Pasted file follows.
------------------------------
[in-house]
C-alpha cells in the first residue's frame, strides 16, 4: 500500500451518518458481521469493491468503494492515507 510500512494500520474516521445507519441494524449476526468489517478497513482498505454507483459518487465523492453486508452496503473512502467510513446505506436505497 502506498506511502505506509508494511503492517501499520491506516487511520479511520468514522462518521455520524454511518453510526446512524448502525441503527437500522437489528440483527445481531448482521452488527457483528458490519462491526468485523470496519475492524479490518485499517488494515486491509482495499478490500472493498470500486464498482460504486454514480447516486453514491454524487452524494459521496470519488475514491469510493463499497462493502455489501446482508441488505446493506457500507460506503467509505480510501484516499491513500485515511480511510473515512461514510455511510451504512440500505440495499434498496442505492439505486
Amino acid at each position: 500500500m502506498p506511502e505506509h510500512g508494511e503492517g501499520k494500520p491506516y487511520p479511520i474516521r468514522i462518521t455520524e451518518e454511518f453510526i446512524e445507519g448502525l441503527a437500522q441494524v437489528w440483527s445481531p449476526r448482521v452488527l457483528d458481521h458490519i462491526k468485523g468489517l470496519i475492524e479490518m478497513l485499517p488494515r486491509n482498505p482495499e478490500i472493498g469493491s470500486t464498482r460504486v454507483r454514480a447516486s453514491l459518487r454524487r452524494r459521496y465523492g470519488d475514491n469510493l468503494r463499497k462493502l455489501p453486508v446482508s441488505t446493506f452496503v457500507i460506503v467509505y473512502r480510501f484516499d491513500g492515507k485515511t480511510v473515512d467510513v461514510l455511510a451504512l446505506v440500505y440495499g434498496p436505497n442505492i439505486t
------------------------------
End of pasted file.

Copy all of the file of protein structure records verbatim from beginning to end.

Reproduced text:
[in-house]
C-alpha cells in the first residue's frame, strides 16, 4: 500500500451518518458481521469493491468503494492515507 510500512494500520474516521445507519441494524449476526468489517478497513482498505454507483459518487465523492453486508452496503473512502467510513446505506436505497 502506498506511502505506509508494511503492517501499520491506516487511520479511520468514522462518521455520524454511518453510526446512524448502525441503527437500522437489528440483527445481531448482521452488527457483528458490519462491526468485523470496519475492524479490518485499517488494515486491509482495499478490500472493498470500486464498482460504486454514480447516486453514491454524487452524494459521496470519488475514491469510493463499497462493502455489501446482508441488505446493506457500507460506503467509505480510501484516499491513500485515511480511510473515512461514510455511510451504512440500505440495499434498496442505492439505486
Amino acid at each position: 500500500m502506498p506511502e505506509h510500512g508494511e503492517g501499520k494500520p491506516y487511520p479511520i474516521r468514522i462518521t455520524e451518518e454511518f453510526i446512524e445507519g448502525l441503527a437500522q441494524v437489528w440483527s445481531p449476526r448482521v452488527l457483528d458481521h458490519i462491526k468485523g468489517l470496519i475492524e479490518m478497513l485499517p488494515r486491509n482498505p482495499e478490500i472493498g469493491s470500486t464498482r460504486v454507483r454514480a447516486s453514491l459518487r454524487r452524494r459521496y465523492g470519488d475514491n469510493l468503494r463499497k462493502l455489501p453486508v446482508s441488505t446493506f452496503v457500507i460506503v467509505y473512502r480510501f484516499d491513500g492515507k485515511t480511510v473515512d467510513v461514510l455511510a451504512l446505506v440500505y440495499g434498496p436505497n442505492i439505486t